891 Construction Department veteran Jan Kobylka (left) with his son John Kobylka (right), who played Fidel Castro in the film "Watchmen".

Member Spotlight: Jan Kobylka

iatse891 | May 25, 2023 |

Jan Kobylka, a now retired member of 891’s Construction Department, reflects on his long rewarding career in the motion picture industry.

Jan Kobylka's career making motion picture magic was built on a passion for innovation.

“I love the challenge when somebody says this cannot be done. That's when I get excited,” says Jan, a member of 891’s Construction Department for 38 years before retiring in 2018.

As a structural engineer, working with steel was Jan’s main material of choice before getting involved in the craft of motion picture production. He would go on to harness his skills for the screen, acquiring decades of notable set construction under his belt, and getting recognized for his innovative approaches.

Jan has built worlds for dozens of blockbuster films across all kinds of genres, including westerns, wilderness adventures, and science fiction. His long list of credits includes working on award-winning films such as The Revenant, Legends of the Fall, and Unforgiven (a production also formative to the career of 891 Props Master Dean Goodine, whose story you can read here).

It was during Jan’s work as Construction Coordinator for the film Watchmen that his expertise in building with steel demonstrated a serious advantage. The film was partially filmed outdoors, and the set involved intricate construction to prevent any damage to the landscape. Grips set up shipping containers for a green screen, while Jan set forth on a plan to use steel studs for part of this particular set.

“Nobody wanted to have anything to do to with steel, because nobody knew how to work it without spending way too much money,” says Jan.

That did not deter him. Jan used his experience to construct parts of the outdoor set with steel studs and counterweights, knowing steel could provide benefits like strength, durability, and the possibility of easy reuse.

It turned out to be a good decision.

“There was a huge windstorm and everything in the area kind of collapsed except Jan's set because he had built it so well using steel structures instead of wooden frames,” says Mary Van Eeten, Jan’s wife and a member of the 891 Construction and Paint Departments.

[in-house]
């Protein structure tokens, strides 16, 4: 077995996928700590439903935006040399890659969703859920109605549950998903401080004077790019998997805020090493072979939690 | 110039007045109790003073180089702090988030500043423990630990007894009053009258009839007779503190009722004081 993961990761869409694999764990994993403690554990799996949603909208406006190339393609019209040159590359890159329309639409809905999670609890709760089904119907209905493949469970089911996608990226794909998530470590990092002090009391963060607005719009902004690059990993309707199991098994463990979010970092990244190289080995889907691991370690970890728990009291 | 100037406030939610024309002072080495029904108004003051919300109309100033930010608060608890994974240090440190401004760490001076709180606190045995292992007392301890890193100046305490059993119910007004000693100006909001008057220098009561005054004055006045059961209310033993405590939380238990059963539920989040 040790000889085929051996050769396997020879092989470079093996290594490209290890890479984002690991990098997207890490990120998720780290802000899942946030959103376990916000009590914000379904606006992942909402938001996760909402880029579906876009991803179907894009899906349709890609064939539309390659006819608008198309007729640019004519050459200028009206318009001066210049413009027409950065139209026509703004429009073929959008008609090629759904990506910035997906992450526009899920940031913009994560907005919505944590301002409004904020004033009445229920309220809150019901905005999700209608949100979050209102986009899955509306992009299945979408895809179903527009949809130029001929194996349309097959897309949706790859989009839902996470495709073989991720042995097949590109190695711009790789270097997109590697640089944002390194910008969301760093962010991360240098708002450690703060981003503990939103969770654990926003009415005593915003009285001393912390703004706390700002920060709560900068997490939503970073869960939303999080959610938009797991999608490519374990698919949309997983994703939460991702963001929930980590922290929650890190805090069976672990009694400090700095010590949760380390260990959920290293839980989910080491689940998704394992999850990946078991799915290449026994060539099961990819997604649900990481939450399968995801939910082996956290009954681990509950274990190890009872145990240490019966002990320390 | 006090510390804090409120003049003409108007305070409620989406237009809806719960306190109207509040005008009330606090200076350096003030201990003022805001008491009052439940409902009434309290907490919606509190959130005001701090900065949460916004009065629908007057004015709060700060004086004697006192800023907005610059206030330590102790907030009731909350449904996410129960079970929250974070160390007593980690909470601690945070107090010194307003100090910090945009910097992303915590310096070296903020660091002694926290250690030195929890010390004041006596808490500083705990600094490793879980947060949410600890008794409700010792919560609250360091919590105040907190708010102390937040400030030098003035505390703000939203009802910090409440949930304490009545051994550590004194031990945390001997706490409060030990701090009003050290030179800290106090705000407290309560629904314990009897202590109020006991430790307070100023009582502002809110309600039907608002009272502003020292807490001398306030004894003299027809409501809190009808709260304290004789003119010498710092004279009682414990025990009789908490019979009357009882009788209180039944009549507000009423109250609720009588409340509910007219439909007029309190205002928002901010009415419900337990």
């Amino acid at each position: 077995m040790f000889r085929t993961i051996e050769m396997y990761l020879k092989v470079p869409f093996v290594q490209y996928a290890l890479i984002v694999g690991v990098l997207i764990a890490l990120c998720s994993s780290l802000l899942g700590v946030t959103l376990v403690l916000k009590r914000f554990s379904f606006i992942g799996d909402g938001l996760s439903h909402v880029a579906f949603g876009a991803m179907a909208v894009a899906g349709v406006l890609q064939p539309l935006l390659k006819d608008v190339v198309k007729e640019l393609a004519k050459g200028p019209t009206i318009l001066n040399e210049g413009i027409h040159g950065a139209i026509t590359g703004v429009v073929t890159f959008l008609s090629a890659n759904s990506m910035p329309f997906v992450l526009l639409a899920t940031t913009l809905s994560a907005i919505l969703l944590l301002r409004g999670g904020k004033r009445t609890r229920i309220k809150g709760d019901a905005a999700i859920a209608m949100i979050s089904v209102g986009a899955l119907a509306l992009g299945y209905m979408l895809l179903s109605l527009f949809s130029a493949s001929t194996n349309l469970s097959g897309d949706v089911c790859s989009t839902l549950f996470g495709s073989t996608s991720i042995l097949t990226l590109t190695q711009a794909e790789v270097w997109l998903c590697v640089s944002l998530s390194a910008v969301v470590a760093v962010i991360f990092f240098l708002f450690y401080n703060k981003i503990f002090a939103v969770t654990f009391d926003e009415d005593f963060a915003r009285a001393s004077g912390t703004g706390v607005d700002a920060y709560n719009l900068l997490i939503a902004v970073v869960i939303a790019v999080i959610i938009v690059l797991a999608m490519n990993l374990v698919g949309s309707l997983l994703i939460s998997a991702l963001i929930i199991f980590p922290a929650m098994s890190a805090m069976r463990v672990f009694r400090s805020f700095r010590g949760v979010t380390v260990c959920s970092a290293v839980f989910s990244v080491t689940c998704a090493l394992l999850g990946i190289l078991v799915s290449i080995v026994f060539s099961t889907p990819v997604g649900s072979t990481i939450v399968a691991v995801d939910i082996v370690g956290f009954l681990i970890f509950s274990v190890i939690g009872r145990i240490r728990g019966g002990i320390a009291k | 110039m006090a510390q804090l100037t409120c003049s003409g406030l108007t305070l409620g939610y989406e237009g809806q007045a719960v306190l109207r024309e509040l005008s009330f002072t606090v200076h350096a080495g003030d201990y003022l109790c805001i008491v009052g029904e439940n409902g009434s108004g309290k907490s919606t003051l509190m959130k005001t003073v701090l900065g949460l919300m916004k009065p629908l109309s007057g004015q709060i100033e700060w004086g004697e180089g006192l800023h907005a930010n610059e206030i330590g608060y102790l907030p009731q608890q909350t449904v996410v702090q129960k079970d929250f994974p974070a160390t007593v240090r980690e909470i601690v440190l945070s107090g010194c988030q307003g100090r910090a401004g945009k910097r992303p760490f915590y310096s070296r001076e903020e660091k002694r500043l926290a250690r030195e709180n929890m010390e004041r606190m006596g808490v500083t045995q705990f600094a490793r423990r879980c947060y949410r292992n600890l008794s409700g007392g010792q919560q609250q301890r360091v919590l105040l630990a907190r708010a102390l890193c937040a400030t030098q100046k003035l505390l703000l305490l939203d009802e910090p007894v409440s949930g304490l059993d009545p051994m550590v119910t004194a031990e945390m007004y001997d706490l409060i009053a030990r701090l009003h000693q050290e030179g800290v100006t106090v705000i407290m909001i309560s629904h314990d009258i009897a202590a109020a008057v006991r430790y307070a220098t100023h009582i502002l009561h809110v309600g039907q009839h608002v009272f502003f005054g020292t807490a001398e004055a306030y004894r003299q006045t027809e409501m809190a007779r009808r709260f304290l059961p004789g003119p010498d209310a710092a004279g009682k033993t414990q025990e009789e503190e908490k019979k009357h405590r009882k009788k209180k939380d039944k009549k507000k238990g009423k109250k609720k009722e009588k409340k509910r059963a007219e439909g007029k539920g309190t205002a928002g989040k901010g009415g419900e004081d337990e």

Jan would use his expertise building with steel on none other than the film Man of Steel, plus many more action-packed features such as Rise of the Planet of the Apes, Star Trek Beyond, and Chronicles of Riddick, where he oversaw a crew of 400 people including painters, metal fabricators, and construction workers.


Jan didn’t start his career in engineering thinking it would lead him into the world of making motion picture magic. Originally from the Czech Republic, he had studied in Europe before settling in BC. In the 1980s, Jan had his own construction business in Vancouver focused on renovations. One day, a friend asked him for some structural engineering support for a film production they were working on called The Changeling.

Jan took the job, fell in love with the challenge, and never looked back.

“I found it very interesting. It can be kind of addictive. What I loved about building sets for film and television is it’s so diversified. One day you’re building a castle and the next day a rocket ship.”

He recalls his first real big break being work he did on a film called Iceman, filmed in BC and Manitoba. The film tells the story of a neanderthal man discovered frozen alive in a block of ice, after which scientists race to study him in a specially constructed biodome. Jan’s mission was to construct the large dome that would then need to be lifted and placed over the set.